Interesting to see Mayor Ken off on a jolly to China recently.
I also applaud the timing, which coincided with his visit, of news that innocent Chinese citizens are literally being beaten and dragged from their homes to make way for new development. There have been rumors in the past of similar incidents taking place to make way for olympic venues.
Flash to London....Mayor Ken and his olympic cronies haven't yet managed to secure all the land required to build the Olympic village. Several businesses insist that they are not being offered fair value. Something will have to give before these business people surrender their right to occupy their premises.
So - just what was the purpose of Ken's visit? Did 'Red Ken' pick up a few pointers in the art of clearing land? I cringe at seeing Ken suggest that past human rights abuses in China aren't really that different from incidents in the West.
What a stinking orgy of profiteering, commercialisation, greed, power, and self promotion the O movement is. If I weren't on the hook to pay the shortfall in finances (as London taxpayers surely will be) I would wish that 2012 will fail miserably.
The communist govemnent in china has a very brutal way of clearing people out the way for what ever reason (hydro electric dams act.
The Olympics hasn't change that.
And yes Ken Livingston does have a habit of sticking his foot in his mouth.
And yes the Olympics haven't changed that either.
I was particularly annoyed with Ken Livingston's comment that London cant afford Iconic buildings.
This is clearly rubbish and not the positive signal we should be giving out right now ,and the plans for our Olympic park are iconic as far as Im concerned.maybe Ken Livingston hadent noticed that.
I have suspected for some time that ken livingstons almost anti heritage agenda is probably partially inspired by the chine's attitude .and there head over heals race for capetalism at the expence of every thing else.
As for the Olympics in London It will change London and for the better, .people will stop moaning for one thing.
and be the bigest festival since 1851.
And yes we will get some new and iconic sports grounds.
and more besides
Have to agree with Deek. Friends who had a lovely home Out East found themselves unable to sell as soon as London declared its Olympic Bid and the location of the Facilities - that was several years ago now. I've read that businesses in the area have been treated shabbily. Meanwhile London's infrastructure can barely cope with its current demands, add a couple of million visitors and what's going to happen.
A brief reminder of The Dome 'fiasco' and how on the night of the Inauguration, all the 'VIP's' (ie not Mr Tony and Her Majesty) were stuck at one of the Jubilee Line stations in the chill-some air. And need we remind ourselves of The Dome itself and how we're still paying for it. The Athens Olympics were judged to be a success - the Greeks are still paying for them.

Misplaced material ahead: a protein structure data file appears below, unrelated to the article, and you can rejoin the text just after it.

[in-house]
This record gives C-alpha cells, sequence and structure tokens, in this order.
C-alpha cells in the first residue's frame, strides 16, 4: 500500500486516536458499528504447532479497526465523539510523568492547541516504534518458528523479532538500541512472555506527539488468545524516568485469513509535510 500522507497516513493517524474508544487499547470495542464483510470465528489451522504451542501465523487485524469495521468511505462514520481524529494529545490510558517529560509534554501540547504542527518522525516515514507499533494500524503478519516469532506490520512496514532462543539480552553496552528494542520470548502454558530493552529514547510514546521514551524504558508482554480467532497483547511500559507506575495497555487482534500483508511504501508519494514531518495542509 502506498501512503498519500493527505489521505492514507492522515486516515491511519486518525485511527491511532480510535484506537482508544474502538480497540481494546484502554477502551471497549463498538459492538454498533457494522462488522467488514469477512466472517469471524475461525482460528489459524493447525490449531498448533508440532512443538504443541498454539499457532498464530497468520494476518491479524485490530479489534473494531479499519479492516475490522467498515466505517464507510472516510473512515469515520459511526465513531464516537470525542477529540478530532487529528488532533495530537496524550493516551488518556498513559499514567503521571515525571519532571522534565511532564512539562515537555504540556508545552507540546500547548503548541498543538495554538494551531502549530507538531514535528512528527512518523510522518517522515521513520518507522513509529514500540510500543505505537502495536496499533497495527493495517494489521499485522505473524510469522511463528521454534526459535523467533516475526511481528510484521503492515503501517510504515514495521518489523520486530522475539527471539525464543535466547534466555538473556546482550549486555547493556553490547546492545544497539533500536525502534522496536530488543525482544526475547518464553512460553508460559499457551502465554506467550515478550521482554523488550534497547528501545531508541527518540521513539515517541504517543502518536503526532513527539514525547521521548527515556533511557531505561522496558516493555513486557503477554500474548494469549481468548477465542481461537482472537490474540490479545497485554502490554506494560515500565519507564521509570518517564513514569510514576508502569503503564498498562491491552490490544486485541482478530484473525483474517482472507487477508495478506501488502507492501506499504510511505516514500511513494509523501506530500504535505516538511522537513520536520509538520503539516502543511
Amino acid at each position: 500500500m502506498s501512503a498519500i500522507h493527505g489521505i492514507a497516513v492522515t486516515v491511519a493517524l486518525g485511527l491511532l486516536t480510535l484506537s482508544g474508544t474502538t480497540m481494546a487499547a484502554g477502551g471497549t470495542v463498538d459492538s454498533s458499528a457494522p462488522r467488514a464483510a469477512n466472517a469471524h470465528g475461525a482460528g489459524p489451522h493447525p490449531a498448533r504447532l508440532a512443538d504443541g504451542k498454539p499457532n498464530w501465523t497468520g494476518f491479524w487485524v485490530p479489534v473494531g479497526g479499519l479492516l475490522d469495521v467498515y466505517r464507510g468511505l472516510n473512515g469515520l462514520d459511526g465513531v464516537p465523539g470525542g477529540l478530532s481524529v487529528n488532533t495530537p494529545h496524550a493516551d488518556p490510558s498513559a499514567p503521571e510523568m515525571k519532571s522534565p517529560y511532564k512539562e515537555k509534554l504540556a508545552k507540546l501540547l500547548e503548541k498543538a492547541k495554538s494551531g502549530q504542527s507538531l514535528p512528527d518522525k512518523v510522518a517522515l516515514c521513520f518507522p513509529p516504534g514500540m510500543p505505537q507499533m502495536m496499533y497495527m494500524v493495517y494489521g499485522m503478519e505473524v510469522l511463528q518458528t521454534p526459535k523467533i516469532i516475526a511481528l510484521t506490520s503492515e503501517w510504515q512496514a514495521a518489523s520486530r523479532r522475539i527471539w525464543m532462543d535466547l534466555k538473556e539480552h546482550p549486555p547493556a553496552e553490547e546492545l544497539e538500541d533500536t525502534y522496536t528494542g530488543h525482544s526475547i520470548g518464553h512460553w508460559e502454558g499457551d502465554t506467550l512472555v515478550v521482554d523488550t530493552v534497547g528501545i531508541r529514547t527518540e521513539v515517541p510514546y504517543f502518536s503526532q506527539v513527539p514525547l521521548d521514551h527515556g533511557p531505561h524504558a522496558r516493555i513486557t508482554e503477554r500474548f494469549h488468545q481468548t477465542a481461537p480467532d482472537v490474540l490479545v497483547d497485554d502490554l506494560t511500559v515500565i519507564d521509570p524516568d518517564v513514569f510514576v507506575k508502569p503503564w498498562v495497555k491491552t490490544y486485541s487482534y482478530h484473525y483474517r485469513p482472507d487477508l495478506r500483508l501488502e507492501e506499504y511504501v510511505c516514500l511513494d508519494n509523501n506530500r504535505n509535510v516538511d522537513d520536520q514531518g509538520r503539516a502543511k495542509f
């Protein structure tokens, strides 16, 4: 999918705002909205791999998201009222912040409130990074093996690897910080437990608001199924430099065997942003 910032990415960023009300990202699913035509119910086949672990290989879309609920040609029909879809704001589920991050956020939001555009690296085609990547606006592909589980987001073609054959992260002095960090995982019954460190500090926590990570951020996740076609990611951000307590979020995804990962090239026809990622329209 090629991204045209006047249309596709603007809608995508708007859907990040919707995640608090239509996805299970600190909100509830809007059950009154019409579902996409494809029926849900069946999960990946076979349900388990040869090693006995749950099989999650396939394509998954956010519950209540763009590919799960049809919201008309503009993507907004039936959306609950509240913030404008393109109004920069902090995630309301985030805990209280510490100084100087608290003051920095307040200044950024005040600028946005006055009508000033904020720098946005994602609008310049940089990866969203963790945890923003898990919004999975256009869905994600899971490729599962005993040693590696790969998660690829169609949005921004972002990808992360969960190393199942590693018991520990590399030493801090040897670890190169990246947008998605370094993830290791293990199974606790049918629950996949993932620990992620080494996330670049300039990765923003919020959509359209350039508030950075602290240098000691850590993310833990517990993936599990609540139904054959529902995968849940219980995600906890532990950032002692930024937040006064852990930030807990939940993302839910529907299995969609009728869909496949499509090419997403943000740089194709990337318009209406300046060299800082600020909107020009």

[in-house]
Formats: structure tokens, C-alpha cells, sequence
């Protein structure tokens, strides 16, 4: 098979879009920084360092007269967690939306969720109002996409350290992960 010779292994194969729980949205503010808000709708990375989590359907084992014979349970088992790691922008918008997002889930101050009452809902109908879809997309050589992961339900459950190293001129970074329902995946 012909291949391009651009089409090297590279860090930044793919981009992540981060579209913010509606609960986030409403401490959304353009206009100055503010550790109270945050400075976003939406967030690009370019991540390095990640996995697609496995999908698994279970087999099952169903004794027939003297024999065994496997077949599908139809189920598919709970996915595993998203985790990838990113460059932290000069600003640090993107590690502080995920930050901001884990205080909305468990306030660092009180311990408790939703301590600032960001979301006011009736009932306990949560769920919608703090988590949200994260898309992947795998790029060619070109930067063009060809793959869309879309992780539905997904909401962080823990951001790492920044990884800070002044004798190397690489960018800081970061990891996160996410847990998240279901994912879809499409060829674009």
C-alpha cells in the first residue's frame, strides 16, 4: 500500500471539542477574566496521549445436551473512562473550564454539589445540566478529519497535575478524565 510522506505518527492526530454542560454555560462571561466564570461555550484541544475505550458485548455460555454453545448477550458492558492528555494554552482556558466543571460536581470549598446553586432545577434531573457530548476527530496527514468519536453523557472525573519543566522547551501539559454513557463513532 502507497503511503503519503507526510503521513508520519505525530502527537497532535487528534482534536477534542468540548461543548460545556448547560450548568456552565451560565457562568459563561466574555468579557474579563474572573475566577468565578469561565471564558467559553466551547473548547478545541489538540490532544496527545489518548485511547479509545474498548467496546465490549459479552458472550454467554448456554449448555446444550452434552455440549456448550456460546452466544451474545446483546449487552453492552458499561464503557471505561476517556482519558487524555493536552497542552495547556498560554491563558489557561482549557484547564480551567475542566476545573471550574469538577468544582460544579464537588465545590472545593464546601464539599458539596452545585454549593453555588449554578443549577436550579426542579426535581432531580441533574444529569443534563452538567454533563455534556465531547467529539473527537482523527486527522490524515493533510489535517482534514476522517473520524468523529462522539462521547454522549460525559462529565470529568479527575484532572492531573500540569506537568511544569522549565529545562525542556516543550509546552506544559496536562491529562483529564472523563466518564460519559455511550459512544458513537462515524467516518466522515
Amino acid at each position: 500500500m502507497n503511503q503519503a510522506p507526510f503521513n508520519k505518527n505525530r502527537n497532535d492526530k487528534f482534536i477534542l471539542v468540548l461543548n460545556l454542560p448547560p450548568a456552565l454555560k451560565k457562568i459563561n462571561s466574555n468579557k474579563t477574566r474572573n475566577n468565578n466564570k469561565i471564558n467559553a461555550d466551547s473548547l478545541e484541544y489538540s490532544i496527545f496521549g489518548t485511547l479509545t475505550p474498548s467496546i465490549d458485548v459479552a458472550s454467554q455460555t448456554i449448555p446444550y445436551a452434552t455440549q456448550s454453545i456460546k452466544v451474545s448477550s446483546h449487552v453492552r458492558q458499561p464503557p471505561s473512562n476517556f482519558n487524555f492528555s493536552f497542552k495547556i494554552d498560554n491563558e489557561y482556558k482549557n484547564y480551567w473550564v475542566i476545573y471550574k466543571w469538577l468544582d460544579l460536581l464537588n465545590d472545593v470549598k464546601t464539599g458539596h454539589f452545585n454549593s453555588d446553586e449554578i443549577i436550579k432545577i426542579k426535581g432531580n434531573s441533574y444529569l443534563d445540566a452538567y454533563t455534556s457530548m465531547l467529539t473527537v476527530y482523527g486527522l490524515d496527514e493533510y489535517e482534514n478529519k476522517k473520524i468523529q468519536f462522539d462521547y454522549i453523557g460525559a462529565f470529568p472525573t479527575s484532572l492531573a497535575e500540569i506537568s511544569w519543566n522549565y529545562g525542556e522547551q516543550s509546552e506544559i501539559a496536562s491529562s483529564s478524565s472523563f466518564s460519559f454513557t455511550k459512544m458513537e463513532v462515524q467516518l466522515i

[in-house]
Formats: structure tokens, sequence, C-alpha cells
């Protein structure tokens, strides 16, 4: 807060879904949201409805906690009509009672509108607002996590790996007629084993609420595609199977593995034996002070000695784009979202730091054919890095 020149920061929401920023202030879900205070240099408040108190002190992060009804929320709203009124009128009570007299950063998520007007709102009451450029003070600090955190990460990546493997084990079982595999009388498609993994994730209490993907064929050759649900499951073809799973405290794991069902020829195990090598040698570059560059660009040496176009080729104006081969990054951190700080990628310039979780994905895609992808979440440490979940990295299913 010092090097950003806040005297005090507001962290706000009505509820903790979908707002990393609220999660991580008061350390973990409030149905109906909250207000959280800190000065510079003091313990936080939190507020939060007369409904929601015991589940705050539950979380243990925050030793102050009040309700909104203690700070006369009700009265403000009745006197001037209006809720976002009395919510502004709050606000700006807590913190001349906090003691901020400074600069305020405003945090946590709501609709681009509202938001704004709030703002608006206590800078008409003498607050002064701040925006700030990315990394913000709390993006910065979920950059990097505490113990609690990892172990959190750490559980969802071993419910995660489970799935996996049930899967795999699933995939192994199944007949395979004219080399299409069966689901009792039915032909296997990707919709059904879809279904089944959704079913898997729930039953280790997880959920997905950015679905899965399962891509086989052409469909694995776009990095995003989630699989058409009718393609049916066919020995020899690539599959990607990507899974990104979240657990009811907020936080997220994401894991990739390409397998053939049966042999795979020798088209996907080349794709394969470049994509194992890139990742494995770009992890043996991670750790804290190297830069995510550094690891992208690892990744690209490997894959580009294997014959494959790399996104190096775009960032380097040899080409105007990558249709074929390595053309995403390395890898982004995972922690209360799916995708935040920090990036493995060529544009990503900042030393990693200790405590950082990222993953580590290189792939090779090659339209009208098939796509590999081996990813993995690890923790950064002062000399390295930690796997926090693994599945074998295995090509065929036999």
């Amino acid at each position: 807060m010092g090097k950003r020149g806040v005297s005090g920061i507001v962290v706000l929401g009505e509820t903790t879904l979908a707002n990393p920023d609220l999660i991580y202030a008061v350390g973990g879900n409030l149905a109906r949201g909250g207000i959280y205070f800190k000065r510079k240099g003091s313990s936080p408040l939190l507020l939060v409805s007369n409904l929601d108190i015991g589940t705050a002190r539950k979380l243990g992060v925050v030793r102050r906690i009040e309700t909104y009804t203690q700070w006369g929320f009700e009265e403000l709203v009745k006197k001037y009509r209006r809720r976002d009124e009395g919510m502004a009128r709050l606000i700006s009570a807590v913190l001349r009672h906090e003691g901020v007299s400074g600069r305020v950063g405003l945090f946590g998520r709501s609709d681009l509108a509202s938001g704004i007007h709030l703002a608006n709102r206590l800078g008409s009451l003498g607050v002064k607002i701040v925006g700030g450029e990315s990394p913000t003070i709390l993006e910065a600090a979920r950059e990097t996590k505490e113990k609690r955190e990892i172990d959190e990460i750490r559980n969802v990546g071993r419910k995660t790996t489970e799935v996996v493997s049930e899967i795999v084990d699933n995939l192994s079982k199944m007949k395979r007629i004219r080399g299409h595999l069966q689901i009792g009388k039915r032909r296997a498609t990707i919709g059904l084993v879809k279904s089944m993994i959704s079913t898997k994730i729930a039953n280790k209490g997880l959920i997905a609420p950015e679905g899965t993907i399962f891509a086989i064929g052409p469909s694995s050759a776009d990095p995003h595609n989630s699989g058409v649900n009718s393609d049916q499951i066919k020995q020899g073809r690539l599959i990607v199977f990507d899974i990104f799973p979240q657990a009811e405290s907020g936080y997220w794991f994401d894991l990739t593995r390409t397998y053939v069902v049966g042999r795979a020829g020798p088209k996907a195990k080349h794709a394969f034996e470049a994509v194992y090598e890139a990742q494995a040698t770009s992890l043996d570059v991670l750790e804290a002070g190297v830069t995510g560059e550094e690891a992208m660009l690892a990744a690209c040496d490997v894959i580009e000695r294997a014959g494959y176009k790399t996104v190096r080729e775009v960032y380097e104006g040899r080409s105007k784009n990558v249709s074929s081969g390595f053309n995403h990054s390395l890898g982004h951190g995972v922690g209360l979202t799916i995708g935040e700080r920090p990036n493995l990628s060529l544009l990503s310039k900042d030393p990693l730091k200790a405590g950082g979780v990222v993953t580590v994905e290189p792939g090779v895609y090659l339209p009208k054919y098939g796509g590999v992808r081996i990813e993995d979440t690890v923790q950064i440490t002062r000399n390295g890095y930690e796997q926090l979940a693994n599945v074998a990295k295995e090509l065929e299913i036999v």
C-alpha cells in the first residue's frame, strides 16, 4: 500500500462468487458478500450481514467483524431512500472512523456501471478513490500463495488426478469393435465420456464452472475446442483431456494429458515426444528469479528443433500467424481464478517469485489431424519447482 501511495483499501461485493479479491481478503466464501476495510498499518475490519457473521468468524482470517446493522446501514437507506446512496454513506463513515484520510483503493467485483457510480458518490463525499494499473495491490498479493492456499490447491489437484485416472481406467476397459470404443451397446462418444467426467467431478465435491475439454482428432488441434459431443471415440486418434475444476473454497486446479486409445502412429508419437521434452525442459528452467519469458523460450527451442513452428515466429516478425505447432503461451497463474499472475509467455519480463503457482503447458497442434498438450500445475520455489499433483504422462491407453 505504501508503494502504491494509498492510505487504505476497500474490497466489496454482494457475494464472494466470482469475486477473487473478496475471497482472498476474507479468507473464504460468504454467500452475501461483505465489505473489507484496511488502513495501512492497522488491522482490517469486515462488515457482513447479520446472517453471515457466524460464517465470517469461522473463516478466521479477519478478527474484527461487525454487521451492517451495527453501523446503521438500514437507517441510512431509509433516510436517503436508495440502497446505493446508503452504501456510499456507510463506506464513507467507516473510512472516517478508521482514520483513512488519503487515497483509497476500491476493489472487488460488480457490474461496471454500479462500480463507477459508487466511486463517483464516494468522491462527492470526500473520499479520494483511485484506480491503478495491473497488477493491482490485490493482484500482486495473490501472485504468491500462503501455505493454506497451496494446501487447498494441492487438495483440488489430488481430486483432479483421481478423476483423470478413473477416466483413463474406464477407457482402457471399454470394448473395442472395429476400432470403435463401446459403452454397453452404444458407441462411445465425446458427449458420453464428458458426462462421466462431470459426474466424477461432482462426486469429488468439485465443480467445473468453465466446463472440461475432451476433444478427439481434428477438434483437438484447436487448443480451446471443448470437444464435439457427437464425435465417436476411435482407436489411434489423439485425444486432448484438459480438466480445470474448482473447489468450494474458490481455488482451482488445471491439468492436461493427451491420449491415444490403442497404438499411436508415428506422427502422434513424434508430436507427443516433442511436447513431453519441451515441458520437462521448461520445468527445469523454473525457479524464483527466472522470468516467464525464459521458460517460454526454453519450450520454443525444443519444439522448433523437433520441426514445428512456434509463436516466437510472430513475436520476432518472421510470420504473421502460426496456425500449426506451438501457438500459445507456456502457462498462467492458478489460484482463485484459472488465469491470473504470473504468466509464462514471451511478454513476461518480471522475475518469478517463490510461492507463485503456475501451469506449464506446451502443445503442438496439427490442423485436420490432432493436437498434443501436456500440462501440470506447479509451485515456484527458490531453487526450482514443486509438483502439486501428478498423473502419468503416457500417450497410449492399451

just to digress, i wasn't living in london in 2000, but i did come down and visit the millenium dome, and i thoroughly enjoyed it. I thought it was well worth £20 to get in (especially when the same amount of money isn't usually enough to get you into an hour and a half's football, and there is no gauerntee that you'll have a good time!), and i feel that it should have been left open after the 112 months, with maybe changing some of the sections around every few months.
yes i believe that the London Olympics will be a success, and i agree that we'll probably have to pay for it for a long while, but i think that that's ok.
You said: As for the Olympics in London It will change London and for the better, .people will stop moaning for one thing.
How will London be changed for the better? Why will Londoners stop moaning?
You also said: And yes we will get some new and iconic sports grounds.
I would prefer mayor Ken and his back-slapping lackeys to remember who's money they're spending - and do it on a shoestring. Think "Wembley Stadium".
I just can't imagine how I could benefit from a new archery range, velodrome, or pick-a-facility, once the Games are over. Greece has been forced to increase its VAT to pay for the privilege of hosting the Olympics - and the facilities still sit empty and in ruin.
I tip my hat to Kelly Sotherton, the UK athlete, who refused to endorse the 2012 bid because of the appalling legacy Games projects have left in host cities.
A few years from now the Games will have come and gone, we'll be staggered by the debt and moaning about council tax increases to pay the shortfall (but only in London), facilities will not be accessible to the general public, the minions responsible for the organisation will all have been knighted and sitting back in soft, high paid roles, and some (not I) will be wondering where it all went wrong.